Smallest cropping year attributed to dry weather and other major climate events

QOC AGM CEO REPORT, Toowoomba, Queensland

Queensland Olive Growers experienced a fairly “dismal season” in terms of production with comparison to 2017 olive harvest which was highlighted as the most successful season the Industry has ever faced.

Late, to no, season-opening rains, below-average to lowest on average rainfall and above average temperatures during the growing season have been coupled with damaging frost to reduce harvest volumes.  A commercial producer in Victoria had reported a 30% crop loss due to frost issues alone.

From one extreme to another, some of the largest producers in Queensland during 2017 had crop loads of around 250T and in 2018 had impacts of at least a 50% reduction.  This story seemed to be fairly consistent except many producers also experienced nil production in 2018.

The total Queensland Harvest in 2018 was fairly negligible in comparison to the total Australian harvest and is estimated to be well under 5% at around 975T.

The success of the 2017 harvest has at least helped to lower the blow in production by giving producers some leeway with the gap in lost oil & olives during this year.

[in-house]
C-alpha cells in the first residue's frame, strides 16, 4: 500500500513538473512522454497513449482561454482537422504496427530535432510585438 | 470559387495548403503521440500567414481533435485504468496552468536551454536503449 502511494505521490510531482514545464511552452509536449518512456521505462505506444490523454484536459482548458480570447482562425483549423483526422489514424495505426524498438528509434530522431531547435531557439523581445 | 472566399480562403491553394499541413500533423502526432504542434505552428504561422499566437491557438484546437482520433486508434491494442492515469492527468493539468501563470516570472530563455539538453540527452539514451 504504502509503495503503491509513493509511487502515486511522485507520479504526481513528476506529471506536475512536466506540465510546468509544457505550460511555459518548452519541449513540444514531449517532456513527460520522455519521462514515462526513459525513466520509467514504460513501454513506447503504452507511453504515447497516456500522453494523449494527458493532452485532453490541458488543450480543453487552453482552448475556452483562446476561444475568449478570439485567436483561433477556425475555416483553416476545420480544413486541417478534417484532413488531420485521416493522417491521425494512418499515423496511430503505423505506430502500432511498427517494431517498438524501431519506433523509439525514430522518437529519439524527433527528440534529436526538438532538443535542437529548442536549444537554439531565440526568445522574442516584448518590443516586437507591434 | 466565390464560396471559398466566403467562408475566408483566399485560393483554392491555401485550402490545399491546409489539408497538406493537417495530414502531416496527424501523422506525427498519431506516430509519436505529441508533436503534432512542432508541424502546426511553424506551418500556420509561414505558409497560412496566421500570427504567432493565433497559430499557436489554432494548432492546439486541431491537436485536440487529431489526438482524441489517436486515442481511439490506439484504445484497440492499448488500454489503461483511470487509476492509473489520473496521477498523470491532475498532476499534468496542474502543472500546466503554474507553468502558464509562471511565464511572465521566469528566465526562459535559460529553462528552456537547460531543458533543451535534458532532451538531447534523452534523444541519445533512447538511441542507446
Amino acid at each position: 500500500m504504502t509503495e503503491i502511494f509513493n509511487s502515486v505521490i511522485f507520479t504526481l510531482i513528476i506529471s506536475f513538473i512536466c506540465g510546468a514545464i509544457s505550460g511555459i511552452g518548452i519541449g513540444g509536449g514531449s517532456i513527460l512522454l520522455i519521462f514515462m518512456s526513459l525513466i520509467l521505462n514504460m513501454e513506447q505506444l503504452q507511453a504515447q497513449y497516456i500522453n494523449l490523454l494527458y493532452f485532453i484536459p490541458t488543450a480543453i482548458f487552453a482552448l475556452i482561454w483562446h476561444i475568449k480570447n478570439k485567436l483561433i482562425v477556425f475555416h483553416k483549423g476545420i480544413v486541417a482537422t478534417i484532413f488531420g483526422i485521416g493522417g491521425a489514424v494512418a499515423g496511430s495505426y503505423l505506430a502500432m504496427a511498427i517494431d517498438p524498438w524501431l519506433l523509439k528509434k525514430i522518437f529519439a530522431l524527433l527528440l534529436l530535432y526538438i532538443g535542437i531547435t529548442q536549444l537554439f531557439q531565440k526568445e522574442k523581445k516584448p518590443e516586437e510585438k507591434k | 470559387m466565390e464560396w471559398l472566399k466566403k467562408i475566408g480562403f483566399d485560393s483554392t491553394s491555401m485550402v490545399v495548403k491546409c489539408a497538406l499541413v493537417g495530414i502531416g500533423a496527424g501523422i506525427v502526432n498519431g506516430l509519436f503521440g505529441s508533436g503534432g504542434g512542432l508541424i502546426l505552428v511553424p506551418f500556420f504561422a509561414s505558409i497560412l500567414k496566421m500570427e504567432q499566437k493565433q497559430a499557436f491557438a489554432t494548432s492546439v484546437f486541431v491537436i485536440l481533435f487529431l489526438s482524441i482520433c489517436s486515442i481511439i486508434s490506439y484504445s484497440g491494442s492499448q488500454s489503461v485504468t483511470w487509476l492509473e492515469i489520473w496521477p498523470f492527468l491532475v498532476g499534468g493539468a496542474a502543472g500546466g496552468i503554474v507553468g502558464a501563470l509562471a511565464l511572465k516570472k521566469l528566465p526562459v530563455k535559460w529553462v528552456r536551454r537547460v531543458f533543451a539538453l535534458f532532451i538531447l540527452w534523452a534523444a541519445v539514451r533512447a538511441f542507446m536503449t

It is anticipated for most producers in Queensland that 2019 is set to be a bumper harvest but some reports of the wild weather, tornadoes and hail have already had an impact with lower production forecasts.  So the situation for some producers is not so great for 2019 but for the majority so far seems to be positive.

Nationally, the harvest in 2018 was considerably down in production, fruit size was small due to dry weather and fruit was relatively small and dry posing problems for extraction.  Yields seemed to average 12% in many of the southern states and higher usage of coadjuvants did improve yields to around 18%.

International prices of Olive Oil seem to indicate a recovery period.  So the current outlook is fairly positive for 2019.

The current El Nino period  brings increased warmer temperatures in the second half of the year during spring and summer months increasing evaporative demand, increased frost risks, increased fire danger in South East Australia & decreased alpine snow depths.   According to the Australian Bureau of Meteorology seven out of eight climate models suggests seas surface temperatures will remain above El nino thresholds until at least March 2019. We still need to remain vigilant.


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